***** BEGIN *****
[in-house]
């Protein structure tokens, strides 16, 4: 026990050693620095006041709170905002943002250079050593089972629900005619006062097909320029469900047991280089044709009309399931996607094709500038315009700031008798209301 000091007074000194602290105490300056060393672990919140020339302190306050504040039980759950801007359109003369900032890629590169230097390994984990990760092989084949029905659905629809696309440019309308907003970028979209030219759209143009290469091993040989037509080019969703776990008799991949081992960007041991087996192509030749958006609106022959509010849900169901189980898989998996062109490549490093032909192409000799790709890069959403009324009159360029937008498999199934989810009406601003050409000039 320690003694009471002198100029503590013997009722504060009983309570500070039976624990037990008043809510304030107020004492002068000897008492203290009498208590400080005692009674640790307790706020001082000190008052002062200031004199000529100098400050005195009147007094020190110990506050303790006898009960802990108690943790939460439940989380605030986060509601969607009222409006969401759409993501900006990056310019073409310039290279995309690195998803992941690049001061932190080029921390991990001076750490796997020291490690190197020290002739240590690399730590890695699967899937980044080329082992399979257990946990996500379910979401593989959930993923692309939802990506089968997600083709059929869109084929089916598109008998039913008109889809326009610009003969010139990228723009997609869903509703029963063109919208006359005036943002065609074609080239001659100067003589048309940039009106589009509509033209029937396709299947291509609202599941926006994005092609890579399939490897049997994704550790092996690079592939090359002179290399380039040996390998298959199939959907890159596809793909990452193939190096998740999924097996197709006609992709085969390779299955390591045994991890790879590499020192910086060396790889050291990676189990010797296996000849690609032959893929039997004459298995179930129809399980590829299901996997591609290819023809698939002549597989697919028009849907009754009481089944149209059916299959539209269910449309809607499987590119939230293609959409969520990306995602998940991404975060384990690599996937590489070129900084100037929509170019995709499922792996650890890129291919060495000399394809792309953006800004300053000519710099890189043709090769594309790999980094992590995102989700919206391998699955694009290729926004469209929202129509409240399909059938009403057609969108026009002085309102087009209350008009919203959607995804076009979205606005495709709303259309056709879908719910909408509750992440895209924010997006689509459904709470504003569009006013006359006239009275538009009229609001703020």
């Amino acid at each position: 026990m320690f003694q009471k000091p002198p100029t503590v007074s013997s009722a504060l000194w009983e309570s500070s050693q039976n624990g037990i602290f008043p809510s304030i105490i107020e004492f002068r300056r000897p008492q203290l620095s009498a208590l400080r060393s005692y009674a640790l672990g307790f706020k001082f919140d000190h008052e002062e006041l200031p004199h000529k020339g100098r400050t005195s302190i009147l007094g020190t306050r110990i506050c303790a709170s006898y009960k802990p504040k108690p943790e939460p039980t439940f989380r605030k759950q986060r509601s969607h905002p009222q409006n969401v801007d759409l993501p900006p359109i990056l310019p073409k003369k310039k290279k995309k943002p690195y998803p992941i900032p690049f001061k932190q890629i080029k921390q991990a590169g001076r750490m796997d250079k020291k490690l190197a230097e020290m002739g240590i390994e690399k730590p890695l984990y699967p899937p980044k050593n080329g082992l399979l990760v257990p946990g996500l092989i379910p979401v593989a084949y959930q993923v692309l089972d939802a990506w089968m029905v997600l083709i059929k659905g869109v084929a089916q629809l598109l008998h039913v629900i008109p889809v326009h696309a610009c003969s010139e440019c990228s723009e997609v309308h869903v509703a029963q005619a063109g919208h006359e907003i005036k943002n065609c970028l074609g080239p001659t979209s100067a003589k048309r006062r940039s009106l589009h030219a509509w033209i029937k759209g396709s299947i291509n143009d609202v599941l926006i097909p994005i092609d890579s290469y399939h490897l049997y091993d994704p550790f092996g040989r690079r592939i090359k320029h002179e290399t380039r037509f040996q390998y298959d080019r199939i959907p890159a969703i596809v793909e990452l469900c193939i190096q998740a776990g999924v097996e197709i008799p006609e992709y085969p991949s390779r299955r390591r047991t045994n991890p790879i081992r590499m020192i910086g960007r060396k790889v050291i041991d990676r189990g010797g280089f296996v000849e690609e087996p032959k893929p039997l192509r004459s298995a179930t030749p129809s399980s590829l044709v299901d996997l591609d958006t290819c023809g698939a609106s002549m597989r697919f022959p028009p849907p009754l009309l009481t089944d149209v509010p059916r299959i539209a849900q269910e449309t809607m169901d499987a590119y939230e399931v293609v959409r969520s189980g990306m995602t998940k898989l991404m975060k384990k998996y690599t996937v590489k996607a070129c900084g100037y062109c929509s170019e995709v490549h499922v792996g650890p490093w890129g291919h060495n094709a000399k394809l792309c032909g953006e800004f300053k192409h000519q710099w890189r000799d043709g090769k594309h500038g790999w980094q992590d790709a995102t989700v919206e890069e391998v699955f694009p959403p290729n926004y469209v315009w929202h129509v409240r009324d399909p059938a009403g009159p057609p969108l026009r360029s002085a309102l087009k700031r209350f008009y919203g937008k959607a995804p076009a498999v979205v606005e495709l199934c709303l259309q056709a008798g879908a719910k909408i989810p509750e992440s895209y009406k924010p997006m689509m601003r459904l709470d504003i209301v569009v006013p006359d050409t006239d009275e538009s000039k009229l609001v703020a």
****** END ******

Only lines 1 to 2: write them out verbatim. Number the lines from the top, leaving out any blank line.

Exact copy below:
[in-house]
């Protein structure tokens, strides 16, 4: 026990050693620095006041709170905002943002250079050593089972629900005619006062097909320029469900047991280089044709009309399931996607094709500038315009700031008798209301 000091007074000194602290105490300056060393672990919140020339302190306050504040039980759950801007359109003369900032890629590169230097390994984990990760092989084949029905659905629809696309440019309308907003970028979209030219759209143009290469091993040989037509080019969703776990008799991949081992960007041991087996192509030749958006609106022959509010849900169901189980898989998996062109490549490093032909192409000799790709890069959403009324009159360029937008498999199934989810009406601003050409000039 320690003694009471002198100029503590013997009722504060009983309570500070039976624990037990008043809510304030107020004492002068000897008492203290009498208590400080005692009674640790307790706020001082000190008052002062200031004199000529100098400050005195009147007094020190110990506050303790006898009960802990108690943790939460439940989380605030986060509601969607009222409006969401759409993501900006990056310019073409310039290279995309690195998803992941690049001061932190080029921390991990001076750490796997020291490690190197020290002739240590690399730590890695699967899937980044080329082992399979257990946990996500379910979401593989959930993923692309939802990506089968997600083709059929869109084929089916598109008998039913008109889809326009610009003969010139990228723009997609869903509703029963063109919208006359005036943002065609074609080239001659100067003589048309940039009106589009509509033209029937396709299947291509609202599941926006994005092609890579399939490897049997994704550790092996690079592939090359002179290399380039040996390998298959199939959907890159596809793909990452193939190096998740999924097996197709006609992709085969390779299955390591045994991890790879590499020192910086060396790889050291990676189990010797296996000849690609032959893929039997004459298995179930129809399980590829299901996997591609290819023809698939002549597989697919028009849907009754009481089944149209059916299959539209269910449309809607499987590119939230293609959409969520990306995602998940991404975060384990690599996937590489070129900084100037929509170019995709499922792996650890890129291919060495000399394809792309953006800004300053000519710099890189043709090769594309790999980094992590995102989700919206391998699955694009290729926004469209929202129509409240399909059938009403057609969108026009002085309102087009209350008009919203959607995804076009979205606005495709709303259309056709879908719910909408509750992440895209924010997006689509459904709470504003569009006013006359006239009275538009009229609001703020």